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Cruise Ship Passengers Disembark After Being Stranded At Sea Over Virus Fears

A passenger (right) is hugged by Cambodia Prime Minister Hun Sen after she disembarked from the MS Westerdam at the port of Sihanoukville, Cambodia, on Friday. Heng Sinith/AP hide caption

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Heng Sinith/AP

A passenger (right) is hugged by Cambodia Prime Minister Hun Sen after she disembarked from the MS Westerdam at the port of Sihanoukville, Cambodia, on Friday.

Heng Sinith/AP

Passengers and crew aboard a cruise ship, who were denied entry at several Asian ports in recent days because of fears of coronavirus, cheered as they were finally allowed to disembark in Cambodia on Friday.

The MS Westerdam with nearly 1,500 passengers aboard had been rebuffed by Japan, Taiwan, Thailand, the Philippines and the U.S. territory of Guam before ultimately being allowed to dock at the Cambodian port of Sihanoukville.

Although none of the passengers or crew aboard had reported any symptoms of COVID-19, the pneumonia-like disease caused by the novel coronavirus, concern of contagion had forced them to remain at sea after the vessel docked in Hong Kong on Feb. 1.

Cambodia’s authoritarian prime minister, Hun Sen, said he allowed the Westerdam to call in his country for humanitarian reasons and greeted the passengers as they disembarked.

“How wonderful it is to be here. Thank you very much to the prime minister. He has a wonderful heart,” said Anna Marie Melon, from Queensland, Australia, according to The Associated Press. “I’m very excited (to be here),” she said as she waved a rose Hun Sen handed to her.

“Cambodia alone, even the United States, Guam, did not let us land, but Cambodia did, so that’s wonderful. Absolutely wonderful,” Joe Spaziani, 74, of Florida told local reporters. “We appreciate it very, very much. It’s been a long struggle and we appreciate everyone being here.”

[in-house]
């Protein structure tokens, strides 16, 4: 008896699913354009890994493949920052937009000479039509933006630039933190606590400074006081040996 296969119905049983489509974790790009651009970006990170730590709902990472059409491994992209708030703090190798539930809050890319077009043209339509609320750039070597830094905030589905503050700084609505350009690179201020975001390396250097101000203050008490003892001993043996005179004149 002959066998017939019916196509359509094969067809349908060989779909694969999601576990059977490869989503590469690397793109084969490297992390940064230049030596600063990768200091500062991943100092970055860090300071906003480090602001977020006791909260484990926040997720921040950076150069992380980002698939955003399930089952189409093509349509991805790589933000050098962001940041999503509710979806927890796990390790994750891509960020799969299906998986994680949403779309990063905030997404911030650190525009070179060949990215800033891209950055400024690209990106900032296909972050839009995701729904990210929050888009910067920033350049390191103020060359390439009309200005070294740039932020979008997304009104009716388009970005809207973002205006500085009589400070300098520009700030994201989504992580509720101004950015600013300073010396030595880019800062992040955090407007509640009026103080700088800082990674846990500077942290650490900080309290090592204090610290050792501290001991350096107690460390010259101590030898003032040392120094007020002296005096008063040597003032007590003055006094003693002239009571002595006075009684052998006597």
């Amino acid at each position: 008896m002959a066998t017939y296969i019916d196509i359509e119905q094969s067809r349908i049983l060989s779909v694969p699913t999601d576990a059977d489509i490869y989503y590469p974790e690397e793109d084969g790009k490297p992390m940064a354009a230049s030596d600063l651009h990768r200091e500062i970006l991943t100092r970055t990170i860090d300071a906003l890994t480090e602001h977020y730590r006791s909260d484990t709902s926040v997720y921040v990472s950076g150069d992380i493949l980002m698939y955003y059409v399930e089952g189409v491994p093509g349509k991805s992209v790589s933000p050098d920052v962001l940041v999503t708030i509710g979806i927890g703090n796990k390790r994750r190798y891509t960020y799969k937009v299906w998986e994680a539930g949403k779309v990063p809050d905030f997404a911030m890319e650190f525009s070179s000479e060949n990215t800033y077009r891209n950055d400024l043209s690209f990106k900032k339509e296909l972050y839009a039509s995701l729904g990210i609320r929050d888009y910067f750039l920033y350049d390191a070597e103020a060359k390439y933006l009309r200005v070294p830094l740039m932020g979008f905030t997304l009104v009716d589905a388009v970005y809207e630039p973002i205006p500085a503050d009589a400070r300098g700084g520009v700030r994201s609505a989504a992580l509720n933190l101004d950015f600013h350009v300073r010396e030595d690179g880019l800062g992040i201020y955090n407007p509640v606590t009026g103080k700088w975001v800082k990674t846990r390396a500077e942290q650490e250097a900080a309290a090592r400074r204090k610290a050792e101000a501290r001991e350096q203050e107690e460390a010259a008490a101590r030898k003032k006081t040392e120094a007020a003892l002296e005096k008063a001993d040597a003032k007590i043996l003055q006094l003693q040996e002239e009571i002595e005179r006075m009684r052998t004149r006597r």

Holland America, which operates the Westerdam, said in a statement on Thursday that 20 samples taken aboard the ship had come back negative for coronavirus infection after being tested by the Pasteur Laboratory in Phnom Penh.

“We also extend our deepest gratitude to President Trump, Cambodia’s Honorable Prime Minister Hun Sen, Canadian Foreign Minister [François-Philippe] Champagne, elected officials across the country and governments around the world for providing support and being effective allies in bringing our guests home,” Stein Kruse, Group CEO, Holland America Group and Carnival UK, said in the statement.

Aboard another cruise ship, the Diamond Princess, passengers were celebrating Valentine’s Day in quarantine as they remained shipbound at the port of Yokohama, near Tokyo. Nearly 220 people aboard the ship carrying 3,700 passengers and crew have been diagnosed with coronavirus infection.

Military medics arrive at Tianhe International Airport in Wuhan, central China’s Hubei province, on Thursday. On orders of the Central Military Commission, 11 transport aircraft of the People’s Liberation Army Air Force sent medics and supplies. Xinhua News Agency/Getty Images hide caption